BINGHAM — Mary Wade, a resident of Pleasant Ridge Plantation, perused the ripe red tomatoes, fresh ears of corn and locally grown peppers on Main Street Thursday afternoon.

“I have a garden, but I thought they might have apples, so I stopped when I saw the veggies,” said Wade, 79. There were no apples, but Wade left the small farm stand, set up on the lawn of the Bingham Area Health Center, with several ears of corn, a crop that she can’t grow in her own garden because the growing season is too short where she lives in northern Somerset County.

Wade was one of about 50 people who shopped at the Food For All Farm Stand, a pilot project started by the Maine Federation of Farmers’ Markets and Good Shepherd Food Bank in Auburn, on Thursday. The stand will be open every Thursday through Oct. 23. Its goal is to develop a new model for getting locally grown produce to people in rural communities, especially those with low incomes.

“Across the board, most often farmers markets are more expensive than what we usually compare to, Walmart, and that’s where most of the people using (state food benefits) are going for their produce,” said Kristin Miale, president of the Good Shepherd Food Bank. “How does a farmer’s market compare to Walmart? It’s a lot more expensive. What we’re trying to do is get the farmers market, but put it more at the Walmart price.”

Unlike a farmers market, which is defined in Maine state law as the direct sale of food and farm products by two or more farmers, a farm stand provides an alternative structure for farmers to distribute produce in rural areas, where it can be hard to organize farmers markets.

The project works with farmers — for now just in Somerset County — to buy produce at a reduced rate and offers items from several different farms under one stand, saving the farmer the trip to a potentially remote location. The food is not free, but the groups say the prices are lower than they might be at other farmers markets, and food stamps are accepted as a method of payment.

Organizers decided to launch the project in Bingham, a town of about 1,000 people on the Kennebec River, for several reasons, including that there is no farmers market and the community has a demonstrated need for healthy food options, especially among low income people, said Miale.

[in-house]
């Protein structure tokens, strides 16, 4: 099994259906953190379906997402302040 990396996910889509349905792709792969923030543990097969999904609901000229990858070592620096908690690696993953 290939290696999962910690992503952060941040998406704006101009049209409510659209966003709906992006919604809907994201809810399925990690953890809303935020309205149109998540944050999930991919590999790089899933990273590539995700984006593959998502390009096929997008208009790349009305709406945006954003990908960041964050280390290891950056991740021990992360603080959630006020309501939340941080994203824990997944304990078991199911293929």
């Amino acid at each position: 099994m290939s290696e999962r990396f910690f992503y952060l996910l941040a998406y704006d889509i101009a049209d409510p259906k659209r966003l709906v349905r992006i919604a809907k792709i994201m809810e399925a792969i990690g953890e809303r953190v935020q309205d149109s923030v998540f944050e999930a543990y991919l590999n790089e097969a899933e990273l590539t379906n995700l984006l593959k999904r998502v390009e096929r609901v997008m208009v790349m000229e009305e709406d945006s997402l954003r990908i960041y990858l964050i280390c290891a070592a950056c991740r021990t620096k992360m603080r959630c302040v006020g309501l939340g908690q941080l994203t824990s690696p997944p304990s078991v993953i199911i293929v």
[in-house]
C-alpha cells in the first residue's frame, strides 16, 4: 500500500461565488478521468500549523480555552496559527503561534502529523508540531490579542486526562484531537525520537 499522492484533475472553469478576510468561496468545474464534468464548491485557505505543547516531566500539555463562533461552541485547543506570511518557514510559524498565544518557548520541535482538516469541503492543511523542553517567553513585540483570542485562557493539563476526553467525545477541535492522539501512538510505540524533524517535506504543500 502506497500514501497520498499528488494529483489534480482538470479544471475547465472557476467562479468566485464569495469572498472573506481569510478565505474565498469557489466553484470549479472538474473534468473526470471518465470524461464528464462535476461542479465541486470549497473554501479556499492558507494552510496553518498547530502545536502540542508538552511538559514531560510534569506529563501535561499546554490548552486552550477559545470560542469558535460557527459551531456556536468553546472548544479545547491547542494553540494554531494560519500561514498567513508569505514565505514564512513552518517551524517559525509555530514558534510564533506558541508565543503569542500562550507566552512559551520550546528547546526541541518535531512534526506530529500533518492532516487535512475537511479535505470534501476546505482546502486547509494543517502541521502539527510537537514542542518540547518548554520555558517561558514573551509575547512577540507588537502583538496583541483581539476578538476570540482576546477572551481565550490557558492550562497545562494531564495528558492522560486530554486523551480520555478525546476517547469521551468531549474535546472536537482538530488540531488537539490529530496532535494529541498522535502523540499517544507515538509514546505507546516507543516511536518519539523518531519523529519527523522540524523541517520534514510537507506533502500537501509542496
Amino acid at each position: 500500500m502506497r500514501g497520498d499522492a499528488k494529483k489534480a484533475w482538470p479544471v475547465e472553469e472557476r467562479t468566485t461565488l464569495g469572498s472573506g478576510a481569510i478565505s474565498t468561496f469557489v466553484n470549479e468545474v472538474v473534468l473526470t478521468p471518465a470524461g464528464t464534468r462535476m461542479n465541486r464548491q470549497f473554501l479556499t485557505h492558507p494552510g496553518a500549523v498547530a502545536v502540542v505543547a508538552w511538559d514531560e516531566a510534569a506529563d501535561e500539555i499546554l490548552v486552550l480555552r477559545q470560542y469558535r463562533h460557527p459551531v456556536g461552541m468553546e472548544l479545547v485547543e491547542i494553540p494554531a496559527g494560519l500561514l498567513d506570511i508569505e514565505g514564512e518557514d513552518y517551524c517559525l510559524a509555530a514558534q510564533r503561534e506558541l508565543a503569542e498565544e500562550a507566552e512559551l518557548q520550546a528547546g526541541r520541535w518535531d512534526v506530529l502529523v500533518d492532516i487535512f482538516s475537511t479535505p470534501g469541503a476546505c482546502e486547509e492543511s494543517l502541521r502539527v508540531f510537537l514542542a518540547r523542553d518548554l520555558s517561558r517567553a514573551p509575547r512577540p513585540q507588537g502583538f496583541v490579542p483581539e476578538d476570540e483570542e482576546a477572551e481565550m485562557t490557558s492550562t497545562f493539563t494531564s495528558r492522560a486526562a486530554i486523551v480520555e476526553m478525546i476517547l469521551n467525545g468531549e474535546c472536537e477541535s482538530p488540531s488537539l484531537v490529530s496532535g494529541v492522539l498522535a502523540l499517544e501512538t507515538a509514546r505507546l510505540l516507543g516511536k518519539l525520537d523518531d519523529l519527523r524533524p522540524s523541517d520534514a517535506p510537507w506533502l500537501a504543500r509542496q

In addition, the local food pantry, the Bingham Area Food Pantry, closed in August after 33 years in operation when the church rectory housing the pantry went up for sale.

The groups are also working with the health center, which in the past has worked with Good Shepherd to bring a mobile food pantry to Bingham and provided a central in-town location for the stand. And the fact it takes state benefits — food stamps, though now paid with an eletronic benefits transfer card — is important.

“Most of the farmers we work with are of course very interested in fair food access,” said Leigh Hallett, executive director of the Maine Federation of Farmers Markets. “It’s not easy to offer EBT, but it is due to that commitment to food access that so many have begun to do so. I think everyone likes to see as many people as possible able to access local food. Maine is a food producing state, so naturally we want everyone to access what is available here.”

There are about 40 farmers markets across Maine that accept food stamps, but part of the challenge rural communities face is attracting farmers markets. In Somerset County, which boasted more than 140,000 acres of farmland in 2012, there are only four farmers markets.

“Farmers are only going to set up a market if it makes economic sense for them,” said Miale. “There are certain areas of the state where we know there’s a need for a farmers market, but no farmer is willing to raise their hand and say, ‘Oh, we’ll go put one there.’ They know that for one farmer it’s not going to work.”

On Thursday, the farm stand was selling produce from two farms, One Drop Farm in Skowhegan and Sweet Land Farm in Starks. Efforts will be made to add more.

Tomatoes were 98 cents per pound, corn was 25 cents per ear and green peppers were 65 cents per pound.

The stand, which was open from 11 a.m. to 3 p.m., sold out of squash around 2 p.m.

If the project is successful, there are plans to bring it to other parts of the state, but specific communities haven’t been determined yet.

“It’s not just for people that would be going to the food pantry. It’s really for every demographic,” said Meghan Quinn, an intern at the Good Shepherd Food Bank who is managing the stand. “There’s no reason why people shouldn’t be able to access food that is grown in their own community.”

Rachel Ohm — 612-2368

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